Julie Fowlis reveals details about her new album and what Celtic Connections means to her

Julie_FowlisThe internationally acclaimed winter festival, Celtic Connections, starts today in Glasgow. It is *the* only way to start the year in Scotland, I can’t imagine a January without it. I am delighted to be performing at several events throughout the festival, including the opening concert tonight, which will premiere a collaboration I have been working on with the renowned violinist Nicola Bendetti, plus our own show on Wednesday 22nd January; the performance of which will be centred around the material on our new album.

It’s called ‘Gach sgeul’ or ‘Every story’ in English. I have been fascinated with song and story for as long as I can remember. One of my earliest memories is sitting in my grandparents’ house in North Uist, sitting beside the stove watching and listening to the adults telling and listening to stories, often for hours on end. My great uncle in particular was a source of many a tale, which was always delivered with comedy timing, a wry smile or a serious tone – whichever emotion the story demanded. How I wish we had recorded his stories, many now lost with his passing.

The essential mix of a good song, for me, is the potent mix of melody and story. When I learn a song, whether it’s from another singer or from an old archive recording, it’s never enough to know just the words and the melody. Being able to simply sing the song just doesn’t seem to satisfy me. I long to know the roots of the song, the reasons for its existence. It’s not always possible either, as many of our songs date back several hundred years.

So what’s the use of traditional song and story in a modern day setting? Songs have the power to reach out to people, to heal, to change politics. To connect people. To celebrate community, to educate our children. To show us what went before – our history, our culture, our mistakes, our battles – lost and won.

There is a well-known Gaelic phrase –

Gheibhear deireadh gach sgeoil an asgaidh

Literally this means ‘the end of a tale is got for nothing’, but its actual meaning is more complex – it tells us that patience brings rewards, that there is no hurry, no rush. To me, it says – each story will be fulfilled. The story stands alone and makes its own way in the world, with or without our help.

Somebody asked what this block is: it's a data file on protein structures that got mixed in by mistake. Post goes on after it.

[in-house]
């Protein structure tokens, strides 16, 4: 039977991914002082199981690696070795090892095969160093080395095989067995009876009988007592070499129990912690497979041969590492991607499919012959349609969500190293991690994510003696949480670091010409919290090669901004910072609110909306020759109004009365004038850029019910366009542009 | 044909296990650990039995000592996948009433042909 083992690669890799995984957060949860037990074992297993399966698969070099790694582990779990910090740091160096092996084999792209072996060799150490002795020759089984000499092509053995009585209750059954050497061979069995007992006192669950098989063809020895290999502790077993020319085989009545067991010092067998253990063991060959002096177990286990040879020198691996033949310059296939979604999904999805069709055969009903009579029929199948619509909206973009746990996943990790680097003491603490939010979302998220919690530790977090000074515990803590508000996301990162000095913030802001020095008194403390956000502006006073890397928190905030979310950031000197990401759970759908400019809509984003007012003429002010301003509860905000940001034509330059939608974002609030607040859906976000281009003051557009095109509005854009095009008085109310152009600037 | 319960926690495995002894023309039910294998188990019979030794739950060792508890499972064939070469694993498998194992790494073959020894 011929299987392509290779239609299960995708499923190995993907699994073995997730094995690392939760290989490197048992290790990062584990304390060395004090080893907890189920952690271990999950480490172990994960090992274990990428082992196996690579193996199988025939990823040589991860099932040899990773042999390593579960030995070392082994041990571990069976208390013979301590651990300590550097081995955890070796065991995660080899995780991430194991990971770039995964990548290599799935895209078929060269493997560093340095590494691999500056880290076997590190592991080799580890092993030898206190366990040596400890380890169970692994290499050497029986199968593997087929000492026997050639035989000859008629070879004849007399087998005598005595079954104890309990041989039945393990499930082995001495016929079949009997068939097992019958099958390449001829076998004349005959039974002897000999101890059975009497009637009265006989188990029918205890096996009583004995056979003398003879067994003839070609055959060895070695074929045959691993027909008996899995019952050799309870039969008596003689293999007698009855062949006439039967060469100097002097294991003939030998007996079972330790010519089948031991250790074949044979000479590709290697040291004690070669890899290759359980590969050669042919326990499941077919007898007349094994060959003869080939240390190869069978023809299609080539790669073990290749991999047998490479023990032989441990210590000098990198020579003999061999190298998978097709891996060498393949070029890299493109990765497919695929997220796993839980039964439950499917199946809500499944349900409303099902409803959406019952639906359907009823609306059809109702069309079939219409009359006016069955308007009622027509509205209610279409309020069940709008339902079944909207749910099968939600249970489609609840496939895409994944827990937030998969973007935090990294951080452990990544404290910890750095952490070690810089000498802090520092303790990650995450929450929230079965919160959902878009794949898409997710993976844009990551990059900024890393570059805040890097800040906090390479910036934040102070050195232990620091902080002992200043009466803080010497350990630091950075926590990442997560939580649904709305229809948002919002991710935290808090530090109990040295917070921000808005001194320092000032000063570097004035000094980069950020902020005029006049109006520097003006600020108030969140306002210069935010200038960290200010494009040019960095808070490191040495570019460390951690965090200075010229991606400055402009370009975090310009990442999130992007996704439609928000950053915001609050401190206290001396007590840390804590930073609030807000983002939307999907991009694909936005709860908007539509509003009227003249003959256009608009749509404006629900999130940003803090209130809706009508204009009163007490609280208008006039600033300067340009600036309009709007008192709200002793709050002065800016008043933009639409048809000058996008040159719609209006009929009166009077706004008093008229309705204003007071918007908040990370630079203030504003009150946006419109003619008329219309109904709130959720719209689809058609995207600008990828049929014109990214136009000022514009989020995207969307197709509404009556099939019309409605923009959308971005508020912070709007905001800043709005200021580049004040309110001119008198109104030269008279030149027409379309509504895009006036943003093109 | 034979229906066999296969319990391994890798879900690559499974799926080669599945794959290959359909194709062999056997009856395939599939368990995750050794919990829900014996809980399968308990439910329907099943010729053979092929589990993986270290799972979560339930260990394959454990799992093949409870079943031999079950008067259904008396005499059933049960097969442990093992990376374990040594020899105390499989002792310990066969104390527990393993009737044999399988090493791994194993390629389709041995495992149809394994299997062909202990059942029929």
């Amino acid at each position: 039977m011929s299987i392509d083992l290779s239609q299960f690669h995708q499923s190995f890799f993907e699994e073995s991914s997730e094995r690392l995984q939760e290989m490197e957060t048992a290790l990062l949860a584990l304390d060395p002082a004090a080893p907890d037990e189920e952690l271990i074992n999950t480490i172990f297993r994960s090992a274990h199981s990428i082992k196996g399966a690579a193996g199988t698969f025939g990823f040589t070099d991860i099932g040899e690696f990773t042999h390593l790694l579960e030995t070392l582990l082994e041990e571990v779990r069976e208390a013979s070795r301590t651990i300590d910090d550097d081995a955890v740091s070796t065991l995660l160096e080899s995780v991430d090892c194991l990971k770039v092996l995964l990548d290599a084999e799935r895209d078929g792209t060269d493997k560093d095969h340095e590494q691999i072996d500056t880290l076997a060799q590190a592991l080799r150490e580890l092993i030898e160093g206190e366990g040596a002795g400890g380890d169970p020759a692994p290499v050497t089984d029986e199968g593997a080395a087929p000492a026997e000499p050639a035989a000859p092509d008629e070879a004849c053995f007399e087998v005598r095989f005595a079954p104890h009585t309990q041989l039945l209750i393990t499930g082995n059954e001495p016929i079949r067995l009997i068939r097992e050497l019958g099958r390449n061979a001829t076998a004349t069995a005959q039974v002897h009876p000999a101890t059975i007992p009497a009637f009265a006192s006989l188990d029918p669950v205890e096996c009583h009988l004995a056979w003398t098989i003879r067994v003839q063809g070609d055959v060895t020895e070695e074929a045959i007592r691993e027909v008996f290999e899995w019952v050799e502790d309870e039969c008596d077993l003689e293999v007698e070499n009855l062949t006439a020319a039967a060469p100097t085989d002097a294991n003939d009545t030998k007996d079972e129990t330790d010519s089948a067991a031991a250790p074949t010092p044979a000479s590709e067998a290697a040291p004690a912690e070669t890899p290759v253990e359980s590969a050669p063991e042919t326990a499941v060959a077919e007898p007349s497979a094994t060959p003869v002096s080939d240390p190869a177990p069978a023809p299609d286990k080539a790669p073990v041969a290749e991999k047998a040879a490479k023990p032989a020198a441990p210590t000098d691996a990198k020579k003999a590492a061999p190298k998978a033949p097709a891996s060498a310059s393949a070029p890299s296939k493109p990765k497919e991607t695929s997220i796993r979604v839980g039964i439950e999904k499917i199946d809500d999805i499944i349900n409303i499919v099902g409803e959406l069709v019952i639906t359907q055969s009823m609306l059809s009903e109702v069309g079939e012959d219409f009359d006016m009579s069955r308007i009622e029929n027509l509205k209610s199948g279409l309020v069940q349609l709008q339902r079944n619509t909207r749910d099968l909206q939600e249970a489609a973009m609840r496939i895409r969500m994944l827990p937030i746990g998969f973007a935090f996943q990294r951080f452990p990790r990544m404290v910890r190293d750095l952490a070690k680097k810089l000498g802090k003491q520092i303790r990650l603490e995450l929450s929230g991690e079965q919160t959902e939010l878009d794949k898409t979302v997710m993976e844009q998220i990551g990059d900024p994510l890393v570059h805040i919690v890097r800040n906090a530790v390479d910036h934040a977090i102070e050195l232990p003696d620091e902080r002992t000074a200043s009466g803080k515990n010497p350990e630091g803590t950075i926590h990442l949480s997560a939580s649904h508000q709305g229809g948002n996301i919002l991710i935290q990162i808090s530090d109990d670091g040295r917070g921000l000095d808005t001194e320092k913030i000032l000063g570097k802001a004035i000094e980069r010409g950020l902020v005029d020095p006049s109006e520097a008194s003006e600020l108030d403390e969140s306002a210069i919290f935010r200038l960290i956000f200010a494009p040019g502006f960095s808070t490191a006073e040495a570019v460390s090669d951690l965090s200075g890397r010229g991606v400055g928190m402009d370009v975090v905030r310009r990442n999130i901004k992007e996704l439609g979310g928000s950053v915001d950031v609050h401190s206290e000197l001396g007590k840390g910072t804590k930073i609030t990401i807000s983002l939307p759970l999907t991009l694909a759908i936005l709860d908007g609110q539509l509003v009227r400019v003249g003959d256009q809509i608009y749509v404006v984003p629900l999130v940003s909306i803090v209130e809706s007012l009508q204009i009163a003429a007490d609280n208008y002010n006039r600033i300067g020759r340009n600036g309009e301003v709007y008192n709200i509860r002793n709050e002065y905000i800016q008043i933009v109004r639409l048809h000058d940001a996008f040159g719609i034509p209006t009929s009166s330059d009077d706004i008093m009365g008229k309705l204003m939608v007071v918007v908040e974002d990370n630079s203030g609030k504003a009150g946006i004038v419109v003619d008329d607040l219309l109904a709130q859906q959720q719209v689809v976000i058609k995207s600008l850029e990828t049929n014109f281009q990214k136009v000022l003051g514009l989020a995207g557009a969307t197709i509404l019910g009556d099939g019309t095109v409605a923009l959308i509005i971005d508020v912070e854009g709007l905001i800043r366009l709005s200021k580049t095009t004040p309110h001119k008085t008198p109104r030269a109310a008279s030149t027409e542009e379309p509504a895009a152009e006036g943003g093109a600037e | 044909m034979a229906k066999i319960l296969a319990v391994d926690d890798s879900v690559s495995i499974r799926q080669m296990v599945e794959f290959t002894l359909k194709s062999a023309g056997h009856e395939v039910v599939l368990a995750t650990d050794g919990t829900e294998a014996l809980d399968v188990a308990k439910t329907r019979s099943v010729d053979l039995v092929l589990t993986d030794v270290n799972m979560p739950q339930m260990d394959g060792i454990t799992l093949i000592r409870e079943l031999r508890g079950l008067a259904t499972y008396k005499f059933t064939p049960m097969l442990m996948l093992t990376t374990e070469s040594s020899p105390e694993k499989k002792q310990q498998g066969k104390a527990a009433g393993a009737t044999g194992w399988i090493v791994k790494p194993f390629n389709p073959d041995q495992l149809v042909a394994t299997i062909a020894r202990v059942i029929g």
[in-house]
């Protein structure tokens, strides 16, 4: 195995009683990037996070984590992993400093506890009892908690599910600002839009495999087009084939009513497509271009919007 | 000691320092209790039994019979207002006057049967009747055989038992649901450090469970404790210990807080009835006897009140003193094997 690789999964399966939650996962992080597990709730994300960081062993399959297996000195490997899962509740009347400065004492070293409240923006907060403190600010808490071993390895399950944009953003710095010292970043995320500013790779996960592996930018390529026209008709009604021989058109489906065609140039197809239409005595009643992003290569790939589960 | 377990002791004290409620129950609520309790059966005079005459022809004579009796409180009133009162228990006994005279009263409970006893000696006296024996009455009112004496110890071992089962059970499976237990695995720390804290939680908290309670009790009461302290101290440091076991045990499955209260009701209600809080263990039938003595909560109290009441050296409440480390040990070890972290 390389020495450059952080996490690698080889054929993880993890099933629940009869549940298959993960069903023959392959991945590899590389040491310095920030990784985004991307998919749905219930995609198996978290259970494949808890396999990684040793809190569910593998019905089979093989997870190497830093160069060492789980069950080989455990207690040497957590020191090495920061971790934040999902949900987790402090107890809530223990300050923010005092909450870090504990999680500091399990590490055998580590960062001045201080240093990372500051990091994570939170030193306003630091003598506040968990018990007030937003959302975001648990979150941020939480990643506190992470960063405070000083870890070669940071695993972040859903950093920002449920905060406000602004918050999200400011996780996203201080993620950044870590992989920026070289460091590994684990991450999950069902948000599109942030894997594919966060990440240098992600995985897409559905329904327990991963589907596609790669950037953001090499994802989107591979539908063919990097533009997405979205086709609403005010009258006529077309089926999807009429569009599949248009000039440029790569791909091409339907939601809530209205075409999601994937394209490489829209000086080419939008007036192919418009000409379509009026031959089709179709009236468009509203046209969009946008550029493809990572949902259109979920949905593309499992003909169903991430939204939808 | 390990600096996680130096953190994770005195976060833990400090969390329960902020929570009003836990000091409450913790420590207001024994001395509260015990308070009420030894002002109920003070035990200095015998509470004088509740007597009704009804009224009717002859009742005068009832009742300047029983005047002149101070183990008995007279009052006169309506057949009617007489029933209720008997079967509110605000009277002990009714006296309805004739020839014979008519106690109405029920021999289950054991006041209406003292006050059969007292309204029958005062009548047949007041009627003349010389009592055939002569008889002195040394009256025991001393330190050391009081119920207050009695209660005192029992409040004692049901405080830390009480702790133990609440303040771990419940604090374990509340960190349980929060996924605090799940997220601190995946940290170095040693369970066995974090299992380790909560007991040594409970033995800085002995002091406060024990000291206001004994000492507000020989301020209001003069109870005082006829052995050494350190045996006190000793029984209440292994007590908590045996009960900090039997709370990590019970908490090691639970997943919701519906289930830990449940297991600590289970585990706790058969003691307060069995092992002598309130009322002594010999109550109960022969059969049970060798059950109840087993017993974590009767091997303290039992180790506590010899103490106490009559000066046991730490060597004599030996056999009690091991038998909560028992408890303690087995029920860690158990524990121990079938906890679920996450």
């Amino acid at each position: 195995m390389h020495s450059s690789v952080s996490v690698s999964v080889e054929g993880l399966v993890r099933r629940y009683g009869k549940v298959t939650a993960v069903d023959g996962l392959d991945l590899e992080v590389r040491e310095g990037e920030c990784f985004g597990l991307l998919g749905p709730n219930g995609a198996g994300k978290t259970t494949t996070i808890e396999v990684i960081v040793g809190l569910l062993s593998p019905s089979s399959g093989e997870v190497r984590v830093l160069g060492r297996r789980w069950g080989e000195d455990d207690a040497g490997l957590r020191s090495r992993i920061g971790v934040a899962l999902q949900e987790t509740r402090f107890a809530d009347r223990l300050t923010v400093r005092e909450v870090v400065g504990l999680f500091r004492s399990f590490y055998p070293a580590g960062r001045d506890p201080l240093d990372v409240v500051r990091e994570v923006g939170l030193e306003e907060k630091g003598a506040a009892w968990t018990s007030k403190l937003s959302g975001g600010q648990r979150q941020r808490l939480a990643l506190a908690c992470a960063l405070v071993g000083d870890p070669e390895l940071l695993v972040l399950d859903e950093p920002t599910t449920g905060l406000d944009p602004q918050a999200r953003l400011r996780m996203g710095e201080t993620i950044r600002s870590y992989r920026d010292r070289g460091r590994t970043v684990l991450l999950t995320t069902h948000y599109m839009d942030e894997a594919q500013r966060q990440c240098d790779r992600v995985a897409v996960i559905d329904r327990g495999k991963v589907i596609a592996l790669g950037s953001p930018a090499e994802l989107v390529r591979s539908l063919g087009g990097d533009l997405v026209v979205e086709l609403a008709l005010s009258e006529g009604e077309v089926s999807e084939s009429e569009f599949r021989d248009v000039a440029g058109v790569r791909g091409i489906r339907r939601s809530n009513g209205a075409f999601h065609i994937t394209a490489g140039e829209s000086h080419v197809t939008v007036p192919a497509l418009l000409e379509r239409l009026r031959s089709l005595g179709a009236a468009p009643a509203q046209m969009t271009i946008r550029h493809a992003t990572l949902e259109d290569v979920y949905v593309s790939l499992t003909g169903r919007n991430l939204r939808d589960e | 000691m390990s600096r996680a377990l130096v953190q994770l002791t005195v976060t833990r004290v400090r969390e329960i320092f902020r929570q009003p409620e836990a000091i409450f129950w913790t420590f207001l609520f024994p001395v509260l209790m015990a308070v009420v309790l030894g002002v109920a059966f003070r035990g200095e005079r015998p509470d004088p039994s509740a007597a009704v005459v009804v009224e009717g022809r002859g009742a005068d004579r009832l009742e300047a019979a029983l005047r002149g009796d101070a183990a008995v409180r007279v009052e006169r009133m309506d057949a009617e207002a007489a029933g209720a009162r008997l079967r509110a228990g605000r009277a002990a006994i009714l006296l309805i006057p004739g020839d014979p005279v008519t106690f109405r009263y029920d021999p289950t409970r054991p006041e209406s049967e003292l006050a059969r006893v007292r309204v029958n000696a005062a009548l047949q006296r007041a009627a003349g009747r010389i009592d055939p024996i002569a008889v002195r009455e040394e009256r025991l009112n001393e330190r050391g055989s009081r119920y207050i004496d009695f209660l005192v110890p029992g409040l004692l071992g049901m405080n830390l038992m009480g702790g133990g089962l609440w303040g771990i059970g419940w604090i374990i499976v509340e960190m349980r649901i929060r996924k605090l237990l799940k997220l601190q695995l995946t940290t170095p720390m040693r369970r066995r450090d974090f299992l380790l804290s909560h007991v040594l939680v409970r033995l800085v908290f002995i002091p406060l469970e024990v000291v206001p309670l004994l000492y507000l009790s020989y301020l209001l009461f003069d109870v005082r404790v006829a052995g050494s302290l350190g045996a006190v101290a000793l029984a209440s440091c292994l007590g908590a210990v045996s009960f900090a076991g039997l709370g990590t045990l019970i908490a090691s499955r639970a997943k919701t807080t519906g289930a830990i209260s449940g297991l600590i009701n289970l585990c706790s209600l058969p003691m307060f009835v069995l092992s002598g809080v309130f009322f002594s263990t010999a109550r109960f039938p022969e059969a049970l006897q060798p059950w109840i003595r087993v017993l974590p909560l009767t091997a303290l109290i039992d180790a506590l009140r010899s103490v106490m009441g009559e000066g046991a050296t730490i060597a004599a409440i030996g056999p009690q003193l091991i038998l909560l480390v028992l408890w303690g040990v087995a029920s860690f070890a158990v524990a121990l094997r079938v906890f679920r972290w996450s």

Traditional songs, words and stories are what inspired the music our new record contains. I am fortunate to come from a place where telling tales, sharing stories and singing songs are not only a national pastime, but rather signposts showing us where, and who, we have come from. They help shape our identity and give us a sense of belonging. They make us laugh, move us to tears and give us moral guidance.

A few of these newly recorded songs come from childhood days, some arrived at my door more recently. Some I learned whilst soothing small babies to sleep. Some I learned whilst failing to soothe small babies to sleep. All of them have a reason to be on this new album. Each song has its own story, and now in addition, I too have my own personal story for each one.

I’m sure that after during this year’s Celtic Connections there will be many hundred stories told and shared, and many more created too!

Julie Fowlis, University of the Highlands and Islands Alumnus of the Year 2013

Julie Fowlis

Brought up on North Uist, Julie has been a proud standard bearer for Gaelic music and culture over the course of a solo career which has included numerous awards, performances worldwide and three highly acclaimed studio albums. Professional highlights include being appointed as ambassador for Gaelic by the Scottish Government, winning the Glenfiddich Spirit of Scotland Award for Music in 2012, regular presenting roles on BBC radio and television and featuring on the soundtrack of the Disney Pixar film ‘Brave’. She received an Honorary Doctorate of music in 2013 in recognition of her contribution to Gaelic and Scottish culture worldwide.

Julie graduated from the University of the Highlands and Islands with an MA in ‘Cultar Dùthchasach agus an Àrainneachd’ (material culture and the environment) in October 2011. She was awarded an Honorary Fellowship by the university in 2009 and named as its Alumnus of the Year in 2013.


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